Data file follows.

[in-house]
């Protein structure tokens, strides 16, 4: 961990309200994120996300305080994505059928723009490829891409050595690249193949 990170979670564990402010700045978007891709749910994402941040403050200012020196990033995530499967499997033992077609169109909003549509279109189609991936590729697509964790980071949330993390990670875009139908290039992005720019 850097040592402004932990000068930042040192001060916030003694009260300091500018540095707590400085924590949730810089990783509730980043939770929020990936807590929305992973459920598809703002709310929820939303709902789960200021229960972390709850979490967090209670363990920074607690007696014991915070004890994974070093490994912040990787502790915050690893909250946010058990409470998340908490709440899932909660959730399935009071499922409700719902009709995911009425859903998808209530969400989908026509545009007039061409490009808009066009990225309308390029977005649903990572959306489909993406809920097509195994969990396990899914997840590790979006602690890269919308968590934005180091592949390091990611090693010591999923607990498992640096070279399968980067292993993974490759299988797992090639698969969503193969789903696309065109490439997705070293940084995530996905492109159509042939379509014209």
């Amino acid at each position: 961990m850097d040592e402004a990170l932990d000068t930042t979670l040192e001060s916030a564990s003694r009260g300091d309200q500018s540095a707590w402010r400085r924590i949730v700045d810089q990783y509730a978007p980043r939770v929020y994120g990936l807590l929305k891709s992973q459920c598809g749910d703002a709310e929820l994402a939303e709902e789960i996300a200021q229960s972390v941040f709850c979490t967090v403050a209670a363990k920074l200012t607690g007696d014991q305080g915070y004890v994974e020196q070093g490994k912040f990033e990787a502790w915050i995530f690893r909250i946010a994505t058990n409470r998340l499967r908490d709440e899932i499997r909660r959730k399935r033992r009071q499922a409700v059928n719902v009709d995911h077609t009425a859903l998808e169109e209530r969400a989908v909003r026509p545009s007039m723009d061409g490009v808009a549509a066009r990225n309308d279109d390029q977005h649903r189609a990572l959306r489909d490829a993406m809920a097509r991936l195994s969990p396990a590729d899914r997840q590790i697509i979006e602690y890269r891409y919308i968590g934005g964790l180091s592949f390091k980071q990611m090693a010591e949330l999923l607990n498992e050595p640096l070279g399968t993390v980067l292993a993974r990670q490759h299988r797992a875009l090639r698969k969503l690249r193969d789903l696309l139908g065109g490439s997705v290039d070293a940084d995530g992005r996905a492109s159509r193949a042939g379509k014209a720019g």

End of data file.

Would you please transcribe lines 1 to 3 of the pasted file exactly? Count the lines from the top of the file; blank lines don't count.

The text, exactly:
[in-house]
């Protein structure tokens, strides 16, 4: 961990309200994120996300305080994505059928723009490829891409050595690249193949 990170979670564990402010700045978007891709749910994402941040403050200012020196990033995530499967499997033992077609169109909003549509279109189609991936590729697509964790980071949330993390990670875009139908290039992005720019 850097040592402004932990000068930042040192001060916030003694009260300091500018540095707590400085924590949730810089990783509730980043939770929020990936807590929305992973459920598809703002709310929820939303709902789960200021229960972390709850979490967090209670363990920074607690007696014991915070004890994974070093490994912040990787502790915050690893909250946010058990409470998340908490709440899932909660959730399935009071499922409700719902009709995911009425859903998808209530969400989908026509545009007039061409490009808009066009990225309308390029977005649903990572959306489909993406809920097509195994969990396990899914997840590790979006602690890269919308968590934005180091592949390091990611090693010591999923607990498992640096070279399968980067292993993974490759299988797992090639698969969503193969789903696309065109490439997705070293940084995530996905492109159509042939379509014209």
């Amino acid at each position: 961990m850097d040592e402004a990170l932990d000068t930042t979670l040192e001060s916030a564990s003694r009260g300091d309200q500018s540095a707590w402010r400085r924590i949730v700045d810089q990783y509730a978007p980043r939770v929020y994120g990936l807590l929305k891709s992973q459920c598809g749910d703002a709310e929820l994402a939303e709902e789960i996300a200021q229960s972390v941040f709850c979490t967090v403050a209670a363990k920074l200012t607690g007696d014991q305080g915070y004890v994974e020196q070093g490994k912040f990033e990787a502790w915050i995530f690893r909250i946010a994505t058990n409470r998340l499967r908490d709440e899932i499997r909660r959730k399935r033992r009071q499922a409700v059928n719902v009709d995911h077609t009425a859903l998808e169109e209530r969400a989908v909003r026509p545009s007039m723009d061409g490009v808009a549509a066009r990225n309308d279109d390029q977005h649903r189609a990572l959306r489909d490829a993406m809920a097509r991936l195994s969990p396990a590729d899914r997840q590790i697509i979006e602690y890269r891409y919308i968590g934005g964790l180091s592949f390091k980071q990611m090693a010591e949330l999923l607990n498992e050595p640096l070279g399968t993390v980067l292993a993974r990670q490759h299988r797992a875009l090639r698969k969503l690249r193969d789903l696309l139908g065109g490439s997705v290039d070293a940084d995530g992005r996905a492109s159509r193949a042939g379509k014209a720019g």